TIPS should be considered in patients with refractory ascites, especially in those being considered for liver transplantation, using smaller size stents, and with due consideration of prophylactics for HE. MELD, whilst an indicator of risk, should be used in conjunction with a holistic review of the patient including age, frailty and comorbidities.
      Contraindications for TIPS placement.

       Absolute

      • -
        Overt Recurrent/Chronic Hepatic encephalopathy
      • -
        Severe Pulmonary artery hypertension: meanPAP>35mmHg and PVR >240 dyn.cm-5
      • -
        Heart failure

       Relative

      • -
        Age >70 years
      • -
        MELD >18
      MELD, model for end-stage liver disease; PAP, pulmonary arterial pressure; PVR, pulmonary vascular resistance; TIPS, transjugular intrahepatic portosystemic shunt.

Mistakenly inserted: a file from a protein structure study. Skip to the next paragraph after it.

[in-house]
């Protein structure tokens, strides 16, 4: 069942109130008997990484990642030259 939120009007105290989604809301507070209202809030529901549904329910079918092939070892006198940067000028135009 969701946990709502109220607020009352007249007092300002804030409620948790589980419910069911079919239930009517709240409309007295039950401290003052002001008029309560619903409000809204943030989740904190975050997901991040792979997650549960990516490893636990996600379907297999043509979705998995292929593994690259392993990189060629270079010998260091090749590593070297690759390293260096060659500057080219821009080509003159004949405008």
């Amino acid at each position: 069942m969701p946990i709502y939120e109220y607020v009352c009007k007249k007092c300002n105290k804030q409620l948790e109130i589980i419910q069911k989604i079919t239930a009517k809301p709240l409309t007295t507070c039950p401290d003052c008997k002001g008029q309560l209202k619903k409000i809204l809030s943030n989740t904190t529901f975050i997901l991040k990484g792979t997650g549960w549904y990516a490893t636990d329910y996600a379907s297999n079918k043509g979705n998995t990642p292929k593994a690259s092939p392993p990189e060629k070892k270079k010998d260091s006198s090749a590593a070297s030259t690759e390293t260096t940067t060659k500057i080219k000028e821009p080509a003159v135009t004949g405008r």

Guidance regarding the best treatment option for patients with refractory ascites is more controversial. Several meta-analyses based on aggregate data of RCTs comparing TIPS using bare stents vs. LVP+A, showed that TIPS was more effective than LVP+A in controlling ascites but patients had a higher incidence of HE, without an improvement in survival.
      • Kimbell B.
      • Murray S.A.
      • Byrne H.
      • Baird A.
      • Hayes P.C.
      • MacGilchrist A.
      • et al.
      Palliative care for people with advanced liver disease: a feasibility trial of a supportive care liver nurse specialist.
      In contrast, 1 specific meta-analysis using the individual data of previous RCTs, which allowed the authors to analyse survival as a time-dependent event, demonstrated a survival benefit for patients receiving TIPS in comparison to those treated with LVP+A.
      • Fabrellas N.
      • Carol M.
      • Palacio E.
      • Aban M.
      • Lanzillotti T.
      • Nicolao G.
      • et al.